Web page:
SUBJECT: Ph.D. Proposal Presentation
BY: Aaron Darnton
TIME: Friday, August 28, 2015, 10:00 a.m.
PLACE: Knight Bldg, 317
TITLE: Phase Based Guided Wave Methods for Damage Mapping in Multilayered Structures
COMMITTEE: Dr. Massimo Ruzzene, Chair (AE/ME)
Dr. Karim Sabra (ME)
Dr. Michael Leamy (ME)
Dr. Jennifer Michaels (ECE)
Dr. Andrew Hull (Naval Undersea Warfare Center, Division Newport)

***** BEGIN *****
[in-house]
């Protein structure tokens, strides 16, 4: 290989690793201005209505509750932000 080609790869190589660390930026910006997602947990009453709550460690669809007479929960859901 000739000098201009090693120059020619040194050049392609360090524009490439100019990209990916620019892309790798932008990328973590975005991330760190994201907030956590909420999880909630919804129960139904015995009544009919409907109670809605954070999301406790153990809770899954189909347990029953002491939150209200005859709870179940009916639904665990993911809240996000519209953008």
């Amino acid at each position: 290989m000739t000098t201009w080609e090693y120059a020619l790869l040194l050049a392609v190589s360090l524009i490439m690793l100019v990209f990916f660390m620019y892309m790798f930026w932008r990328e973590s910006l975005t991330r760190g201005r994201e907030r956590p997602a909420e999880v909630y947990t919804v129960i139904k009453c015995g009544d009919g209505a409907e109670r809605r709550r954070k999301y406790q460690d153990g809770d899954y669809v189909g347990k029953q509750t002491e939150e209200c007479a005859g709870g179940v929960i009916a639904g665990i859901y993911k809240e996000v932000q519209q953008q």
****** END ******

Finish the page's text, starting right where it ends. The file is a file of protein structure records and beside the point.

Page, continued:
This work develops a method for mapping internal or external damage in plate-like specimens utilizing wavefields induced by Guided Waves. The approach is novel in that phase from the spatial domain of the propagating wavefield will be the primary input of the method. This approach has been selected since the spatial wavenumber and consequently space dependent phase are sensitive to changes in material properties, boundary conditions and geometry. This is in contrast with temporal frequencies, which are not affected by these parameters as long as the monitored systems behave linearly. Further phase is insensitive to attenuation and spreading. Mapping damage is an important component of non-destructively assessing the integrity of structures, in particular composites and laminated structures, which is a growing concern for many industries including marine, aerospace and automotive. This research will focus on two wavefield processing methods. The first, the Phase Gradient approach, utilizes the phase of the wave reflected by damage. By isolating the reflected wave, the phase field can be unwrapped. Identifying discontinuities in the unwrapped phase field will lead to identification of the damage boundary. The second method is the Phase Congruency method. This is an image processing method that will be adapted to detecting discontinuities in the wavefield indicating the presence of damage. By considering the underlying physics of the propagating waves and their interaction with damage, the Phase Congruency method can be recast in a form suitable for damage mapping. This method may have the potential for some level of classification of the damage type by utilizing the angle where the phase components align as well as the wavenumber spectrum. The results of this work will contribute to robust and efficient methods that aid inspectors in evaluating the integrity of composite and laminated structures.